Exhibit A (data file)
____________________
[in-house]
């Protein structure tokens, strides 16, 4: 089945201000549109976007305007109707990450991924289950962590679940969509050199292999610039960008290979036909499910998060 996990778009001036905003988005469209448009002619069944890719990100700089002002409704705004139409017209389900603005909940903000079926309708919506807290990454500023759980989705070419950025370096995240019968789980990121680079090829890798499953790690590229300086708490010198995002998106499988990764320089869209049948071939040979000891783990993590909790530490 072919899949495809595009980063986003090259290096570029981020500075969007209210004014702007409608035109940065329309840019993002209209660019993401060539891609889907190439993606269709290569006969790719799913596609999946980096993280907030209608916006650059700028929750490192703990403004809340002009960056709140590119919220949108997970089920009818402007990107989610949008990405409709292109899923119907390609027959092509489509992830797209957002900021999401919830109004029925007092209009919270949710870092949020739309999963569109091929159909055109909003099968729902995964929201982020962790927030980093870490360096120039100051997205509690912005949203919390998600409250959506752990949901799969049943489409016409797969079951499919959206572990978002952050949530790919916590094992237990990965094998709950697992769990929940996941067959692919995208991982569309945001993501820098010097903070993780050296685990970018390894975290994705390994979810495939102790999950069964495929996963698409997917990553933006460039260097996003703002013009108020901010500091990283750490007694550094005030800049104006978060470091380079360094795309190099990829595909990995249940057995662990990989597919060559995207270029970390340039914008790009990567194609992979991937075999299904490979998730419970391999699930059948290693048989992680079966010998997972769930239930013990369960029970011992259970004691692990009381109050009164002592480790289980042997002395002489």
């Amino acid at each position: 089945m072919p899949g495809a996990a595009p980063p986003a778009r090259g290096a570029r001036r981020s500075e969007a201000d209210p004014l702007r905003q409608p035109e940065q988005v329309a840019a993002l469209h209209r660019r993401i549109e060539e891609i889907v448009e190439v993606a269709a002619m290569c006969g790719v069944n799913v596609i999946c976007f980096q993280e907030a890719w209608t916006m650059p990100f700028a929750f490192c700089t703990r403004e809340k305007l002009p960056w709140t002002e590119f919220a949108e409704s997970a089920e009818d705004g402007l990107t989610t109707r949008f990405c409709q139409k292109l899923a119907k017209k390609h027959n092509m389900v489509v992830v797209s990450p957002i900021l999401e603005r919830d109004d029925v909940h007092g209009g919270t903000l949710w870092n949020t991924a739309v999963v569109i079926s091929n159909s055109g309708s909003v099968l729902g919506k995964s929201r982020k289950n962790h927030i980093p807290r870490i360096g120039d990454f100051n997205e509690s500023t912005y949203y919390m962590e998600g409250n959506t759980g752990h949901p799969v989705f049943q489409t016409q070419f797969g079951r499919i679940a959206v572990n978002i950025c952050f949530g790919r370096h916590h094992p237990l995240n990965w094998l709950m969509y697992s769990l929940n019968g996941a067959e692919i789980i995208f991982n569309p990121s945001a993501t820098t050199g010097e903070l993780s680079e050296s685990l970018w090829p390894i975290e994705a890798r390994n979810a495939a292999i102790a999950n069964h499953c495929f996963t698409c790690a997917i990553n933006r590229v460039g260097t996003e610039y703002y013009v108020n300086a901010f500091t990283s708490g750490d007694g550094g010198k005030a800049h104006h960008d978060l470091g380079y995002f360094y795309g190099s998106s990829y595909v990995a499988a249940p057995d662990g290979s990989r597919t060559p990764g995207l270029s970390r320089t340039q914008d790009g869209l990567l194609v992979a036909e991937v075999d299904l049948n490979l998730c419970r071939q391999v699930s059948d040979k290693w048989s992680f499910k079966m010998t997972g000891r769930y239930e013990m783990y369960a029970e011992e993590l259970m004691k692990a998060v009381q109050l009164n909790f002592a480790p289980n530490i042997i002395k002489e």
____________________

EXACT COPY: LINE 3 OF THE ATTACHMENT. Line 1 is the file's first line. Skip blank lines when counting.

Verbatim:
């Amino acid at each position: 089945m072919p899949g495809a996990a595009p980063p986003a778009r090259g290096a570029r001036r981020s500075e969007a201000d209210p004014l702007r905003q409608p035109e940065q988005v329309a840019a993002l469209h209209r660019r993401i549109e060539e891609i889907v448009e190439v993606a269709a002619m290569c006969g790719v069944n799913v596609i999946c976007f980096q993280e907030a890719w209608t916006m650059p990100f700028a929750f490192c700089t703990r403004e809340k305007l002009p960056w709140t002002e590119f919220a949108e409704s997970a089920e009818d705004g402007l990107t989610t109707r949008f990405c409709q139409k292109l899923a119907k017209k390609h027959n092509m389900v489509v992830v797209s990450p957002i900021l999401e603005r919830d109004d029925v909940h007092g209009g919270t903000l949710w870092n949020t991924a739309v999963v569109i079926s091929n159909s055109g309708s909003v099968l729902g919506k995964s929201r982020k289950n962790h927030i980093p807290r870490i360096g120039d990454f100051n997205e509690s500023t912005y949203y919390m962590e998600g409250n959506t759980g752990h949901p799969v989705f049943q489409t016409q070419f797969g079951r499919i679940a959206v572990n978002i950025c952050f949530g790919r370096h916590h094992p237990l995240n990965w094998l709950m969509y697992s769990l929940n019968g996941a067959e692919i789980i995208f991982n569309p990121s945001a993501t820098t050199g010097e903070l993780s680079e050296s685990l970018w090829p390894i975290e994705a890798r390994n979810a495939a292999i102790a999950n069964h499953c495929f996963t698409c790690a997917i990553n933006r590229v460039g260097t996003e610039y703002y013009v108020n300086a901010f500091t990283s708490g750490d007694g550094g010198k005030a800049h104006h960008d978060l470091g380079y995002f360094y795309g190099s998106s990829y595909v990995a499988a249940p057995d662990g290979s990989r597919t060559p990764g995207l270029s970390r320089t340039q914008d790009g869209l990567l194609v992979a036909e991937v075999d299904l049948n490979l998730c419970r071939q391999v699930s059948d040979k290693w048989s992680f499910k079966m010998t997972g000891r769930y239930e013990m783990y369960a029970e011992e993590l259970m004691k692990a998060v009381q109050l009164n909790f002592a480790p289980n530490i042997i002395k002489e």